Research in Physics
Drexel's Department of Physics is recognized as a worldwide leader in physics research, providing students with opportunities across the fields of astrophysics and cosmology, biophysics, condensed matter, nonlinear dynamics and particle physics. Our faculty and researchers are active members of several international collaborations including the Sloan Digital Survey, Large Synoptic Survey Telescope in Chile, and Ice Cube Neutrino Observatory in Antarctica.
- The Numerical Astrophysics Facility emphasizes theoretical and numerical studies of stars, star clusters, the early universe, galaxy distributions, cosmology modeling, and gravitational lensing. The facility employs special purpose high-performance computers, such as the Gravity Pipeline Engine (GRAPE), a new Beowulf cluster (128 processors, 128G RAM, 2 TB RAID disk), and a system using Graphics Processing Units to achieve computational speeds of up to a trillion floating point operations per second.
- The Joseph R. Lynch Observatory houses a 16-inch Mead Schmidt-Cassegrain telescope equipped with SBIG CCD camera.
- Drexel faculty and students actively analyze data from the Sloan Digital Survey, which operates a 2.5-m telescope at Apache Point, New Mexico, and the Large Synoptic Survey Telescope to be built in Chile (2020).
- Biomanipulation and Microscopy Laboratories: Four optical tables and six research grade microscopes are configured to perform microscopic spectroscopy and manipulation on solutions and individual cells. A spatial light modulator allows spatial patterns to be encoded on samples and explored; all microscopes are temperature-controlled with state-of-the-art cameras, including a 2,000 frame-per-second high-speed system. Each optical table is also equipped with high power lasers for photolysis or fluorescence spectroscopy.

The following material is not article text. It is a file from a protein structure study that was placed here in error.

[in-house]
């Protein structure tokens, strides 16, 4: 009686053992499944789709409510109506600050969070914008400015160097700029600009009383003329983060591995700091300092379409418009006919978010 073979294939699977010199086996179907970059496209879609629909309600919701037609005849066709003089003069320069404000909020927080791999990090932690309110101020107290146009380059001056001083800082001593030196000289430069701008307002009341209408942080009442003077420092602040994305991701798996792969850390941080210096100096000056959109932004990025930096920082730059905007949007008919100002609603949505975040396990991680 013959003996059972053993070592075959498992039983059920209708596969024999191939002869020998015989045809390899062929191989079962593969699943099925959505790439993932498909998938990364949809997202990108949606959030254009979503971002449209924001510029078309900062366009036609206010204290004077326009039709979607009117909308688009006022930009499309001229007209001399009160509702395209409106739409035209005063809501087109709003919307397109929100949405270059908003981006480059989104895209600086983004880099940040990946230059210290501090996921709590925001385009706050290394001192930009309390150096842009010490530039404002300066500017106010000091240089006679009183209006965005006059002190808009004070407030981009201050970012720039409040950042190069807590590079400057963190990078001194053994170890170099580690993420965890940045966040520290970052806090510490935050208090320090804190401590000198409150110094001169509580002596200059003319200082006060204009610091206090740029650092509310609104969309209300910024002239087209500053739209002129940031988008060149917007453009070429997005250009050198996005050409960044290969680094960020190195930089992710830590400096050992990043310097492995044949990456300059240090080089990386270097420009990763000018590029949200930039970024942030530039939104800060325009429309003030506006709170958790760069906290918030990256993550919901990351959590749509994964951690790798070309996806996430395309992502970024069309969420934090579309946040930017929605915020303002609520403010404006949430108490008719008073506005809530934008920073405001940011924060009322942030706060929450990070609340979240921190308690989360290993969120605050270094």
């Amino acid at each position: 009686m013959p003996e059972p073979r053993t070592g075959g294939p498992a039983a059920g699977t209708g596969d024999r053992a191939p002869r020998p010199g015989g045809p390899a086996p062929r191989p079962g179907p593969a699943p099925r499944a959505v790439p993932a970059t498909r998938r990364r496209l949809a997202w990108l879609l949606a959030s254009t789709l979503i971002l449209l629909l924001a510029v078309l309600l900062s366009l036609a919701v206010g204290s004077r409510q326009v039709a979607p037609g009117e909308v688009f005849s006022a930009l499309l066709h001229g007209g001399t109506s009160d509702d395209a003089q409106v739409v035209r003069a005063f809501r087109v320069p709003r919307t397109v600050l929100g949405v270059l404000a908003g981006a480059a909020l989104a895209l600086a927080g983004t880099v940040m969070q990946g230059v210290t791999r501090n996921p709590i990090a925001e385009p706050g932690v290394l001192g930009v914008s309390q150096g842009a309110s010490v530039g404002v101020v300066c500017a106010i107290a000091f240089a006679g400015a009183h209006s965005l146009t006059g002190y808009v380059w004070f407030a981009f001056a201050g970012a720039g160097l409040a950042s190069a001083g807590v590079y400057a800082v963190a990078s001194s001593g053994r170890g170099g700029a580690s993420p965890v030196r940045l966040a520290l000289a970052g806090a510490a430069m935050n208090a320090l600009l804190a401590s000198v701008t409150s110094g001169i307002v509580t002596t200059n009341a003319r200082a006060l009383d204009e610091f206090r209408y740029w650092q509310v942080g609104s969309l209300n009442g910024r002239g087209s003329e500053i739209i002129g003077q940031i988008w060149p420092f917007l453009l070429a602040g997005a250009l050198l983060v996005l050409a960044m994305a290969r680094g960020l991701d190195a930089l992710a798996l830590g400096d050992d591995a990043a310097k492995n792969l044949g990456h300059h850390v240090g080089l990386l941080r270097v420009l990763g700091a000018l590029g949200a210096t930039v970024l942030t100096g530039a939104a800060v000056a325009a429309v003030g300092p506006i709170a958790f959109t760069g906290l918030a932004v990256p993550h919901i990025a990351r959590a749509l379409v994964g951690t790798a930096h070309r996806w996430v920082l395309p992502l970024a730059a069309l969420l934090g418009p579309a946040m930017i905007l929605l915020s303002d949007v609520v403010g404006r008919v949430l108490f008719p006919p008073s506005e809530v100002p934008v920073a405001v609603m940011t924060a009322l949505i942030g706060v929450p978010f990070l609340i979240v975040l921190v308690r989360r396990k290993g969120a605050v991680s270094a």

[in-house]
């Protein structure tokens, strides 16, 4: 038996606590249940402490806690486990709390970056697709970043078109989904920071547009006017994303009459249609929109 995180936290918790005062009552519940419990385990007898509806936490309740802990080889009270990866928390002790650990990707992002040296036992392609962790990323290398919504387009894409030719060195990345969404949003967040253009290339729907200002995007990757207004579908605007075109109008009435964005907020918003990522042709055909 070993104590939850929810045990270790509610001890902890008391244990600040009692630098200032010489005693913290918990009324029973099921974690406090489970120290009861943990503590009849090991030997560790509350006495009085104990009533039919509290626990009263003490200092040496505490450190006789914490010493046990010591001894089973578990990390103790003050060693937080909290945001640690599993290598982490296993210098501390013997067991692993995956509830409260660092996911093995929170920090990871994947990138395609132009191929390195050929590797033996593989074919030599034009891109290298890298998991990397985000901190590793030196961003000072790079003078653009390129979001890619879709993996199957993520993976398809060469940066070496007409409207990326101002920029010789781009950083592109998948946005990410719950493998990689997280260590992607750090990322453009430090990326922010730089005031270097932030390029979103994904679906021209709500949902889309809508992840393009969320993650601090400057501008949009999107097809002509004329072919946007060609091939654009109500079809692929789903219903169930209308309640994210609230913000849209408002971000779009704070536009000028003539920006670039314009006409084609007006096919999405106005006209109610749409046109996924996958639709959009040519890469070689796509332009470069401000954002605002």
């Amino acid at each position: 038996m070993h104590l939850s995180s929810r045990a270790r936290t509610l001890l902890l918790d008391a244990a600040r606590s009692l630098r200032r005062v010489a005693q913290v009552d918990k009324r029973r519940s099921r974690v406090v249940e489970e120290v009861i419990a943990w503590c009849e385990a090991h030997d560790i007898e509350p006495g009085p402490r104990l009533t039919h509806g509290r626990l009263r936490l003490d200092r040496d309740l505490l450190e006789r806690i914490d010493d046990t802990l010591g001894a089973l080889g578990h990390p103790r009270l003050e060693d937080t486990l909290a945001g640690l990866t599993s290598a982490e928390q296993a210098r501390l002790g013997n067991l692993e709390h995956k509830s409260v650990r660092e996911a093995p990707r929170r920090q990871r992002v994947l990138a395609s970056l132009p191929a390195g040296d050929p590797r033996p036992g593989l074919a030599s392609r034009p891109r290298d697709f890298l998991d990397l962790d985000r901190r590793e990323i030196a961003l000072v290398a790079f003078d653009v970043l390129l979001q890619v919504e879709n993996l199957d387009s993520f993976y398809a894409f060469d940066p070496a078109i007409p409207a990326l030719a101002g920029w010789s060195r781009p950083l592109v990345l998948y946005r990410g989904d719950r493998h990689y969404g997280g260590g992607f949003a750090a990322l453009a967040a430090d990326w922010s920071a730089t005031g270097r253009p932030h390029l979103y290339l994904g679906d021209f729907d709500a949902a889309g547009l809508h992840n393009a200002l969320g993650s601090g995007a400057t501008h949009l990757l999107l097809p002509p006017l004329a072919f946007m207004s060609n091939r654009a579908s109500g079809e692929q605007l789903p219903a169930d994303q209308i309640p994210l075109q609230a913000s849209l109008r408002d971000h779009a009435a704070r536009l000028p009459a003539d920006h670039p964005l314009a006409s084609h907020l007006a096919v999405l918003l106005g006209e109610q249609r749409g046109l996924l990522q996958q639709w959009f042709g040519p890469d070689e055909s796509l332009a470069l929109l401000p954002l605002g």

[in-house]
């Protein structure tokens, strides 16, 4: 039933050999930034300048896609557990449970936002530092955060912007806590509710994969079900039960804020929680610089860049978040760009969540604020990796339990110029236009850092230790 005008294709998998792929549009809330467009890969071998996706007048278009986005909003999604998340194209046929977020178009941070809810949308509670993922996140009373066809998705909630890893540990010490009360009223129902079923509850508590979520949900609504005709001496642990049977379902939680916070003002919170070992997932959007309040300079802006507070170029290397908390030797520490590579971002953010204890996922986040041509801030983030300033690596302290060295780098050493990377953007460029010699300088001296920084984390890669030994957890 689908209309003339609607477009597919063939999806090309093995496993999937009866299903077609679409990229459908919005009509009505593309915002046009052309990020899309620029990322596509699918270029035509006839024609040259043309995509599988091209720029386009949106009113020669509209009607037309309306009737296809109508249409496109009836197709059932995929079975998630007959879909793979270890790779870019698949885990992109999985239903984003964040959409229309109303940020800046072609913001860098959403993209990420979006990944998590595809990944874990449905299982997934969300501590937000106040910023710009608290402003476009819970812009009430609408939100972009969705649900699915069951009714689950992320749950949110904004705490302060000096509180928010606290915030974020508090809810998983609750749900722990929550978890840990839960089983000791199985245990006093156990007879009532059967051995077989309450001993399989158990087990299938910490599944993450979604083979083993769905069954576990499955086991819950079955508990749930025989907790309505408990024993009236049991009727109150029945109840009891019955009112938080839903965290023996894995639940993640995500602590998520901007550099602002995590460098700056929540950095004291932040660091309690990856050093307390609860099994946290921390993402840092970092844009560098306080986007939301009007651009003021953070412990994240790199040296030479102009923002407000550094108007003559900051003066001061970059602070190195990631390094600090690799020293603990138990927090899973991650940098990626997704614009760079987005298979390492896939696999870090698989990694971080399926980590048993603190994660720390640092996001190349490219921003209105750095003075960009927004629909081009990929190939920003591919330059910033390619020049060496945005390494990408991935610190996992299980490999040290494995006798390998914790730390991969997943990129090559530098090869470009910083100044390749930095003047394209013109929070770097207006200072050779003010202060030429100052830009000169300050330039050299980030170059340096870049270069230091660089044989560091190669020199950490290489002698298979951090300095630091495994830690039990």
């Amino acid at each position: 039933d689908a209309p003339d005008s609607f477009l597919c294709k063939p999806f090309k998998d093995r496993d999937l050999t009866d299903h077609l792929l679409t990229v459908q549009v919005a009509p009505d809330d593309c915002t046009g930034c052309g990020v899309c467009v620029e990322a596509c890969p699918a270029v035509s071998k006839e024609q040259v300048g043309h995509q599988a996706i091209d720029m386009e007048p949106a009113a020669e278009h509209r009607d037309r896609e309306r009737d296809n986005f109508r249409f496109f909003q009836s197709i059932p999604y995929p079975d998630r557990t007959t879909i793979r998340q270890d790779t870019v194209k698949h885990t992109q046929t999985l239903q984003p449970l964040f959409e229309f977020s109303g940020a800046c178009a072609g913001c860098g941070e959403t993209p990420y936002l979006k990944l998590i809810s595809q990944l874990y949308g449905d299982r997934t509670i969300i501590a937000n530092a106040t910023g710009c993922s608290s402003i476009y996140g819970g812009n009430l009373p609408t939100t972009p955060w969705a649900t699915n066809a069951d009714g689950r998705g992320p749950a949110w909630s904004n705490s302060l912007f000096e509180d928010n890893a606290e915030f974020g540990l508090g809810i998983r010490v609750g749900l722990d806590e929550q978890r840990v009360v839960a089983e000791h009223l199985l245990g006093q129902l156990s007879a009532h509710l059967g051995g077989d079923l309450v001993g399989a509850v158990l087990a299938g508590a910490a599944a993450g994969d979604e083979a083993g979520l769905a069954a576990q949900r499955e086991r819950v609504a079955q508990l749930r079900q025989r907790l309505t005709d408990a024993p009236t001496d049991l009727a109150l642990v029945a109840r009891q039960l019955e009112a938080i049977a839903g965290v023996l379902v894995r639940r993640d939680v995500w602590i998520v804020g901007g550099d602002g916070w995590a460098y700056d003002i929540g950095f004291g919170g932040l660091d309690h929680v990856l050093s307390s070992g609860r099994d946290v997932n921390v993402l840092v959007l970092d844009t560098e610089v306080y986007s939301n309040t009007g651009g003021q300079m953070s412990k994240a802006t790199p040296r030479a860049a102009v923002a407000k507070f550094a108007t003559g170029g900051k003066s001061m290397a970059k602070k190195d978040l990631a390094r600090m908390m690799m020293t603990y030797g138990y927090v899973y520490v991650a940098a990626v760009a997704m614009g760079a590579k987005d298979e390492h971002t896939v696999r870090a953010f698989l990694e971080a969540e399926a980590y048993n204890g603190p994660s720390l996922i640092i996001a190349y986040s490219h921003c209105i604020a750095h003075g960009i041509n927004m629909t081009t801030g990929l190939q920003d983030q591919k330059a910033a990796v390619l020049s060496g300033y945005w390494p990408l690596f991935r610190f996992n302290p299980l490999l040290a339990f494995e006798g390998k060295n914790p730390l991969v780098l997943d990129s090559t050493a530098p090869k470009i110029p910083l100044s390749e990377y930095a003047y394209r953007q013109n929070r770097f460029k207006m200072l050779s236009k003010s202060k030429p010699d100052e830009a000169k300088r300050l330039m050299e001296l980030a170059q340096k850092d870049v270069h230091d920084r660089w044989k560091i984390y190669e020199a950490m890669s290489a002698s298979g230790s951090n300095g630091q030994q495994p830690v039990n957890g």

- Microfluidic attachments are available for use, and a small microfluidic fabrication facility has also been established.
- The fluorescence microscope resolves fast biomolecular dynamics in living cells.
- The Computational Biophysics Facility also includes two Beowulf clusters (44-node dual-core Xeon, 43-node dual quad-core Xeon [344 cores]), 24 TB RAID disk server, and 10 Linux workstations connected through a gigabit network.
- Ultra-Low Temperature Laboratory has a dilution refrigerator, 3He and 4He cryostats and microwave sources to study quantum phenomena in nano- and microscale devices, superconducting qubits, nanostructures, and quantum fluids and solids.
- The Energy Materials Research Laboratory includes a Variable Temperature UHV Scanning Probe Microscope installed in an STC-50 rated acoustic chamber.
- The Magnetic Material Laboratory conducts research on amorphous magnetic thin films and fiber optical sensors.
- The Surface Science Laboratory has a scanning probe microscopy to study surface structure interfaces at the atomic level.
- The Detector Development Laboratory provides experimental support for an international research program in nonaccelerator particle and nuclear physics performing tests of invariance principles and conservation laws, searches for rare interactions, and neutrino properties.
- Laboratory for High-Performance Computational Physics: This computer laboratory has 15 powerful workstations — each with Intel Core i5 3570 running at 3.4 Ghz, 16 Gb RAM, and an nVidia GTX 650 graphics card. They are running Ubuntu 13.04 operating system. Each workstation has a 24-inch screen monitor. These world-class workstations are connected to our main file server via the highest quality gigabyte network connectors.
For more information, please contact:
Michael Vogeley, PhD
Professor and Director of Graduate Studies in Physics